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Many market analysts refer to the CBOE Volatility (VIX) Index as a “fear index” because it rises when the stock market declines. The faster the decline is, the higher the VIX often surges. Using rising anxiety as an explanation for the VIX’s rise, however, is only part of the story.
The VIX is best compared to insurance policies we take on our homes, cars and life. Premiums rise when insurance claims move higher. Think about a beach home in Florida after a powerful hurricane. Homeowners will pay through the nose if they can find a company willing to provide insurance after a devastating storm.
The VIX is a compilation of the implied volatility of put and call options on S&P 500 stocks. Market corrections increase the demand for options, which are price insurance. Therefore, the only factor that pushes the VIX index higher or lower is the primary determinate of options prices — implied volatility.
Implied and historical volatility are very different metrics
- Historical volatility measures the past price variance of asset prices.
- Implied volatility tells us the market’s future forecast for price variance.
- Implied volatility is the critical input for put and call options prices.
Bull market conditions pushed the VIX base level to 10
- From 2018 through early 2020, the base level for the VIX was at the 10 level as the stock market took the stairs higher, causing volatility to decline.
- After a spike in the VIX to over 85 in March 2020, it returned to a higher base price at the 15 level.
- The stock market tends to take stairs higher while riding an elevator to the downside, impacting the VIX.
The base has risen to 20 because of changing conditions
- In 2021, the stock market rose, and the VIX moved in a 15-20 range.
- In 2022 so far, the base level has moved higher to the 20 level with spikes to nearly the 39 level.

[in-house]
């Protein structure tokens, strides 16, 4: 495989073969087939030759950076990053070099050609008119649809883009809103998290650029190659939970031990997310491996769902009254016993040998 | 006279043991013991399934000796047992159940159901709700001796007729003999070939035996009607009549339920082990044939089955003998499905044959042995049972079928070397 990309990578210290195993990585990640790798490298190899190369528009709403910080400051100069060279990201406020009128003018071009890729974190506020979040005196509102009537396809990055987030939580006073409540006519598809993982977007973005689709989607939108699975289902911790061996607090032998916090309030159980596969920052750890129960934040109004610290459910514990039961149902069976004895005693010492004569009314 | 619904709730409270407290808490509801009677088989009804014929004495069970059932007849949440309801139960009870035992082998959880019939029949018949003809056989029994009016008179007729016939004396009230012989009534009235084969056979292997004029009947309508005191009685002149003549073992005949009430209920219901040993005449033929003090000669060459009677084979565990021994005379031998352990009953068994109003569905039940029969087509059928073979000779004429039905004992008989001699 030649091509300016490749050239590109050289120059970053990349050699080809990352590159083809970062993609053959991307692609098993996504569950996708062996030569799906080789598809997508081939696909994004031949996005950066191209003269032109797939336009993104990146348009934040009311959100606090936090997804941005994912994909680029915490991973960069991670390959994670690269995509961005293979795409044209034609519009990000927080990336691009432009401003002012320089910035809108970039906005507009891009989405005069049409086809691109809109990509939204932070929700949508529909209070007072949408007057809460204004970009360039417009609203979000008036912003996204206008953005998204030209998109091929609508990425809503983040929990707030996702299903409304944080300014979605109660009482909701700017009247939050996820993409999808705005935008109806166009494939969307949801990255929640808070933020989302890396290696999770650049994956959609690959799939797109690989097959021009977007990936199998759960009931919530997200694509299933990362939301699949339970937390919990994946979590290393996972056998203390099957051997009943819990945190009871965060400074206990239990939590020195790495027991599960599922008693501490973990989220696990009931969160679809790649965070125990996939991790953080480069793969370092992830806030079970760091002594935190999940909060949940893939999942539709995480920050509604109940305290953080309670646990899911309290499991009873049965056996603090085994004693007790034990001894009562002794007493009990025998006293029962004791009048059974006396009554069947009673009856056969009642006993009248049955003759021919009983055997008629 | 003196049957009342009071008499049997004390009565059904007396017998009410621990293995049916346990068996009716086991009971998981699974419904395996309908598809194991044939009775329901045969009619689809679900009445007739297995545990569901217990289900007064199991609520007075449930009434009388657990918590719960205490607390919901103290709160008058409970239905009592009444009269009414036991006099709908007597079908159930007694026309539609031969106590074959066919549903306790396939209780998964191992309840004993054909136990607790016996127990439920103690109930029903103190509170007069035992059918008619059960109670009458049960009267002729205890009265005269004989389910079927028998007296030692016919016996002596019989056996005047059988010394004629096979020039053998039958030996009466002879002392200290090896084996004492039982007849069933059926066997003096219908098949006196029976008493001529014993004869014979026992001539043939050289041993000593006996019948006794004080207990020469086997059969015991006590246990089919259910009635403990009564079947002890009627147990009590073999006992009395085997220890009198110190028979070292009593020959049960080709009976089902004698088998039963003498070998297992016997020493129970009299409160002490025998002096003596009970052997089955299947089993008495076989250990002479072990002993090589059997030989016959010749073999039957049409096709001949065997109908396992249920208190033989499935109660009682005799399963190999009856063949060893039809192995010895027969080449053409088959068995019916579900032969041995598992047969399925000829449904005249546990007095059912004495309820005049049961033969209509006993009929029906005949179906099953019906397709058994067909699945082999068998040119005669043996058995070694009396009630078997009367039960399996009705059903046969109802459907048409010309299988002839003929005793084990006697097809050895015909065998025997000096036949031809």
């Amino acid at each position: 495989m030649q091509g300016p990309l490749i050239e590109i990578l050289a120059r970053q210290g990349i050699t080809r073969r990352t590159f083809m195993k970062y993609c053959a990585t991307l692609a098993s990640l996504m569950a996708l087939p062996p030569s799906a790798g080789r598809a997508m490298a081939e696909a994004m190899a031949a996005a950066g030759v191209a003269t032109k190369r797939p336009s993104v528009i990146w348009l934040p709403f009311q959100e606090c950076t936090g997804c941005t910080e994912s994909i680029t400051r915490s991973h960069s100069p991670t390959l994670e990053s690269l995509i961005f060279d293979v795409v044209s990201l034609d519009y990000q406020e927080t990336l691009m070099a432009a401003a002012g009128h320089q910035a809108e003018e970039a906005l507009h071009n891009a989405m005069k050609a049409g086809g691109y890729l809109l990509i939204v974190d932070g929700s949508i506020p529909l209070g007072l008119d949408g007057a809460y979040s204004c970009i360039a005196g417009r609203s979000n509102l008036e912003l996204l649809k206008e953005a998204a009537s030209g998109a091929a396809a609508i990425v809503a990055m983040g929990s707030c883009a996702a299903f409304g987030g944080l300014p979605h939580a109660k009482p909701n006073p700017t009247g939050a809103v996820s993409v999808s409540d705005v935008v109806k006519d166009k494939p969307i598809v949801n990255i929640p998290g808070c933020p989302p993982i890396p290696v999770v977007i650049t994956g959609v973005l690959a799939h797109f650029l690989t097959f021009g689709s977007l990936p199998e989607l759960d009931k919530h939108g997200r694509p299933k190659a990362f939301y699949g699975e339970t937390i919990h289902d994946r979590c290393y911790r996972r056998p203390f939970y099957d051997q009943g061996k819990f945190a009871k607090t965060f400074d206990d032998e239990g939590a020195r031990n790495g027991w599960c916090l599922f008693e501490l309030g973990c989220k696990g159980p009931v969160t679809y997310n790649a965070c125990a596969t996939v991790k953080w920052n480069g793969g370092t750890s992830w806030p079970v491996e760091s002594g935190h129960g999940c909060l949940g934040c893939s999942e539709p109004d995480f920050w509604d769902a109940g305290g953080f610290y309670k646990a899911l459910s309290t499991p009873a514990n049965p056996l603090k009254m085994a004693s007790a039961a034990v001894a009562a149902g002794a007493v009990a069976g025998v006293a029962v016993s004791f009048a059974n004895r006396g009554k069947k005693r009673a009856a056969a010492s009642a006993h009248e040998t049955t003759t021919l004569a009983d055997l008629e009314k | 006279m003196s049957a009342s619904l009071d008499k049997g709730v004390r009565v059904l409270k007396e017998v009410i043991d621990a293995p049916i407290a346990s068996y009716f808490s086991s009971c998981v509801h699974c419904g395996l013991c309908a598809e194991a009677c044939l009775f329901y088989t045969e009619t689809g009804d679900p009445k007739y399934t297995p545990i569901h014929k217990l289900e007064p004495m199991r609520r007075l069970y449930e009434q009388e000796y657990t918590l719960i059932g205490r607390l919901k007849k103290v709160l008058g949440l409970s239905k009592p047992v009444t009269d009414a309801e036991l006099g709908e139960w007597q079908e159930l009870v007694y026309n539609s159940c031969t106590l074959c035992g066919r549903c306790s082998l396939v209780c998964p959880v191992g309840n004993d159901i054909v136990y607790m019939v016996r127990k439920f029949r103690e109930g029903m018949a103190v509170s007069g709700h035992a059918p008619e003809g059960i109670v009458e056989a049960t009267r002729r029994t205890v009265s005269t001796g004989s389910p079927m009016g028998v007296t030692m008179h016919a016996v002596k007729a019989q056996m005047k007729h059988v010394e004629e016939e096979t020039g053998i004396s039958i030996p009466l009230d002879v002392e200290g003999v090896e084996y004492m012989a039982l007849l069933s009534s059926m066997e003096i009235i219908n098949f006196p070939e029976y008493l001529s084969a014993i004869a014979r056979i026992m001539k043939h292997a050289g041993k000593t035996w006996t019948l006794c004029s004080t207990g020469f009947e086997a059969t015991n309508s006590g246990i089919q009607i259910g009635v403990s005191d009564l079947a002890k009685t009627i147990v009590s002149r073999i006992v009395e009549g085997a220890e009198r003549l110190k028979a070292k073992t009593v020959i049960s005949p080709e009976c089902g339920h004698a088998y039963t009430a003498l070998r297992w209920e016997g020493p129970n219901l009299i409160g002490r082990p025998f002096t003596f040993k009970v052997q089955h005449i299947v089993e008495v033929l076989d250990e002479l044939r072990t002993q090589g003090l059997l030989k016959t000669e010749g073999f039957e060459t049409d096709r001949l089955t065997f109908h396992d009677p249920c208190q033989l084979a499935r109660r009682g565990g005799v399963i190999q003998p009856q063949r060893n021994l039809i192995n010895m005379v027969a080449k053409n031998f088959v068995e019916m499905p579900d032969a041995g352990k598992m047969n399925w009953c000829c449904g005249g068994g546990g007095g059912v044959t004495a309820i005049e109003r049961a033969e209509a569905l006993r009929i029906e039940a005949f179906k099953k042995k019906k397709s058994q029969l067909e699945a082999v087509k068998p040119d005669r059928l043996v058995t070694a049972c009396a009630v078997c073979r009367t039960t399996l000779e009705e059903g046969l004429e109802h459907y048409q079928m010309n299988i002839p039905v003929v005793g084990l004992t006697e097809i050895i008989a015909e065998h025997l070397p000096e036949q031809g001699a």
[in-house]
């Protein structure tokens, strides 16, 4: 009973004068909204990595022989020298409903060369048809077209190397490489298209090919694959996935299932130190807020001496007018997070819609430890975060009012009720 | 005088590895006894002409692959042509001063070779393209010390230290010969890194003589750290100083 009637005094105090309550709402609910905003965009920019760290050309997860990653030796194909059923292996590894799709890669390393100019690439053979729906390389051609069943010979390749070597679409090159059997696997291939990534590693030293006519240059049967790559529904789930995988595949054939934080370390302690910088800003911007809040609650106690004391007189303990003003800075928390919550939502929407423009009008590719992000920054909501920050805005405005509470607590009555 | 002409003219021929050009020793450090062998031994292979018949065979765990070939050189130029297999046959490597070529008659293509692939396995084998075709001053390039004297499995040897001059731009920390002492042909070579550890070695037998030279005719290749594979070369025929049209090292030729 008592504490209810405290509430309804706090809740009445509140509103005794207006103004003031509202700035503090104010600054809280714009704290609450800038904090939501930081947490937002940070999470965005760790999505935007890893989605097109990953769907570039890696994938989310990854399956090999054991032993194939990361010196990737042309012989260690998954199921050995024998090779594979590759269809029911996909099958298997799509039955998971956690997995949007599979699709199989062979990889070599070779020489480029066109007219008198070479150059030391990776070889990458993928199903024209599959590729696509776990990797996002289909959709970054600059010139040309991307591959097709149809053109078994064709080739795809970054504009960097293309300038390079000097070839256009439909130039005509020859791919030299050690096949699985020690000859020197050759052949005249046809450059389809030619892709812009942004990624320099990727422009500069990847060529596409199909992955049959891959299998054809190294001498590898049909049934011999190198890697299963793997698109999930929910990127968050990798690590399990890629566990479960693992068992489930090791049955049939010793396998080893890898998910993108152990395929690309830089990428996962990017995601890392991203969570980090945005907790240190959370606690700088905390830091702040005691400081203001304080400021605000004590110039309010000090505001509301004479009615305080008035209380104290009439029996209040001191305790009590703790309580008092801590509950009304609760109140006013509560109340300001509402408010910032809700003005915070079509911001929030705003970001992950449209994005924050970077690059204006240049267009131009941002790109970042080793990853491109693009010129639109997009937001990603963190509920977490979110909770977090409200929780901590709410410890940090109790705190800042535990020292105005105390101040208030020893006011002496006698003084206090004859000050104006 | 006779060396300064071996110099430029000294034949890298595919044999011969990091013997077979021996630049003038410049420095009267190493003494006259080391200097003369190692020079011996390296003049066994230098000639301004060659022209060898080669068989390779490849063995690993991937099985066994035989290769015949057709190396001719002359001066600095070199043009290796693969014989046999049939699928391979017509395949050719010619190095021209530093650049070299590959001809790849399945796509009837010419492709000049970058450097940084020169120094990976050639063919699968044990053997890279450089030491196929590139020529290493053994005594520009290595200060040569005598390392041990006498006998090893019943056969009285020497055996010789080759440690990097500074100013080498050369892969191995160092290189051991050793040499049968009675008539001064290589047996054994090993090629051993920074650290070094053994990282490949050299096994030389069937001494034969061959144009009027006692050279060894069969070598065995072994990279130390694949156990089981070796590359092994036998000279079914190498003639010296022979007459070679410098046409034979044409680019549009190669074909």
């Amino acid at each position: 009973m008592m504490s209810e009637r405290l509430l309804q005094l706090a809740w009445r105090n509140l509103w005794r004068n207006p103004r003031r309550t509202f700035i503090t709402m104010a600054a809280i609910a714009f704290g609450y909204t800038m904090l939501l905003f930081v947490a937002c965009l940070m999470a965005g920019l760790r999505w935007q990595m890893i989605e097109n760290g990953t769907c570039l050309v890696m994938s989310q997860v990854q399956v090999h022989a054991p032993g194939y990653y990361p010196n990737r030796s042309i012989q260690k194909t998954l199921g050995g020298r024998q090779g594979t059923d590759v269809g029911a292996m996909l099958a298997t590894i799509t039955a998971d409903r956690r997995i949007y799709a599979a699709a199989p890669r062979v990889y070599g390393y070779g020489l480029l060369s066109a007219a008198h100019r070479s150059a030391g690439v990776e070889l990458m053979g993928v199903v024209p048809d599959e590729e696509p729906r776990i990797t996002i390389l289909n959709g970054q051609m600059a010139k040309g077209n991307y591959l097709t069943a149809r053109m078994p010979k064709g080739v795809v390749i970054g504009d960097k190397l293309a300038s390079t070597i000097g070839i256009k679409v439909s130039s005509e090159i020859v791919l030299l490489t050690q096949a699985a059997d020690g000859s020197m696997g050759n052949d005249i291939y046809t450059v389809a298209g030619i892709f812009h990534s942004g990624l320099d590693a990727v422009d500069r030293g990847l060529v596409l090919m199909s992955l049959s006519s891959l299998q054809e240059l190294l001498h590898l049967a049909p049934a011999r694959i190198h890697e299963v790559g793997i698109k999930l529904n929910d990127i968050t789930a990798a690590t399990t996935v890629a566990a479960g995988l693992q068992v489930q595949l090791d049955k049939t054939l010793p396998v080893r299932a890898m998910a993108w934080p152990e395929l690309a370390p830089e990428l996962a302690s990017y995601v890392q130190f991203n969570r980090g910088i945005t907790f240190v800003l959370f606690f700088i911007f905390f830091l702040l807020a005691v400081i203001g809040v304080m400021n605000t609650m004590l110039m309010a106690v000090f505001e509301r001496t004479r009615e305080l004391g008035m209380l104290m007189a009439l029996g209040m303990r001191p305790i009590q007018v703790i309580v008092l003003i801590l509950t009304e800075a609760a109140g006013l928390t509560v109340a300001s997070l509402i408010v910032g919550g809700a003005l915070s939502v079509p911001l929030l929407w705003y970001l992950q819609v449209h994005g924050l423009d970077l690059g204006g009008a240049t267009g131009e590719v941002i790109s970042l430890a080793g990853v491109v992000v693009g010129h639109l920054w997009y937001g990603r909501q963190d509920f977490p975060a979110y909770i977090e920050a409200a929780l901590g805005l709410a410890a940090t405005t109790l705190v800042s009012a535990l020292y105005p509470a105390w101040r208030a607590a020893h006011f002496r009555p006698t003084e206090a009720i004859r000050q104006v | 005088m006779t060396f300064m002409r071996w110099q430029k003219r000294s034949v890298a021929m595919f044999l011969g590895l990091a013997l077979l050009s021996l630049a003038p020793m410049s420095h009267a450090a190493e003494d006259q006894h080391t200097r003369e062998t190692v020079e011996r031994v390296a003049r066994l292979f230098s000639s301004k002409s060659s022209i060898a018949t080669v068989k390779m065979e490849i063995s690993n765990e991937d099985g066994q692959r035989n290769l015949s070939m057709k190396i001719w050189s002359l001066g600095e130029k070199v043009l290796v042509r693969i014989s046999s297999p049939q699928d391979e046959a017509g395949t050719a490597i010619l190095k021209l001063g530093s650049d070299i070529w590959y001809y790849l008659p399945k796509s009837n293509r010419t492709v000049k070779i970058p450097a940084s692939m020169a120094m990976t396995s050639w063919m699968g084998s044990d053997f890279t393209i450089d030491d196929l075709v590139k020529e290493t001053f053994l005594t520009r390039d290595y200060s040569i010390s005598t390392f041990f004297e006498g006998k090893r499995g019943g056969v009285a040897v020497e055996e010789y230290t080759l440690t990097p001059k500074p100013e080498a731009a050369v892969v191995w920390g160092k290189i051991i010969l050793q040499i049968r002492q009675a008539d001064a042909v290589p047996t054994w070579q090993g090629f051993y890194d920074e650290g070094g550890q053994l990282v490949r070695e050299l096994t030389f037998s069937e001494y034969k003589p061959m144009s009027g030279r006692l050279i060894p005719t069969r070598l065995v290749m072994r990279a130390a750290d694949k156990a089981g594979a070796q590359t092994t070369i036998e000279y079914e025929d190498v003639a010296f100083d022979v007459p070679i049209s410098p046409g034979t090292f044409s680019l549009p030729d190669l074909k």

- The VIX has been making higher lows in 2022, as inflation, rising interest rates and the war in Europe increase the demand for price insurance, i.e., put and call options.
The base could move higher over the coming months
- Higher lows suggest a rising base price for the VIX over the coming months.
- The post-late February support level stands at 18.45, with resistance at 38.93.
- The macroeconomic and geopolitical landscapes support higher volatility levels and a rising base level for the VIX.
The VIX is a valuable tool as it is a real-time indicator of the market’s sentiment
- The VIX is not a fear index; rather, it measures the implied volatility of S&P 500 stocks.
- Options demand rises when market volatility increases.
- Uncertainty in markets increases the utility of tools and metrics that highlight the sentiment.
- Remember that there are no guarantees. A rising VIX does not guarantee a falling market, nor does a falling VIX make a rally a certainty.
- Following the VIX alerts market participants to the shifts in market sentiment that can signal significant price action.
- The VIX was at the 29.43 level on May 20, in the middle of the 2022 trading range.
Thanks for reading, and stay tuned for the next edition of the Tradier Rundown!
Equities News Contributor: Tradier Inc.
Source: Equities News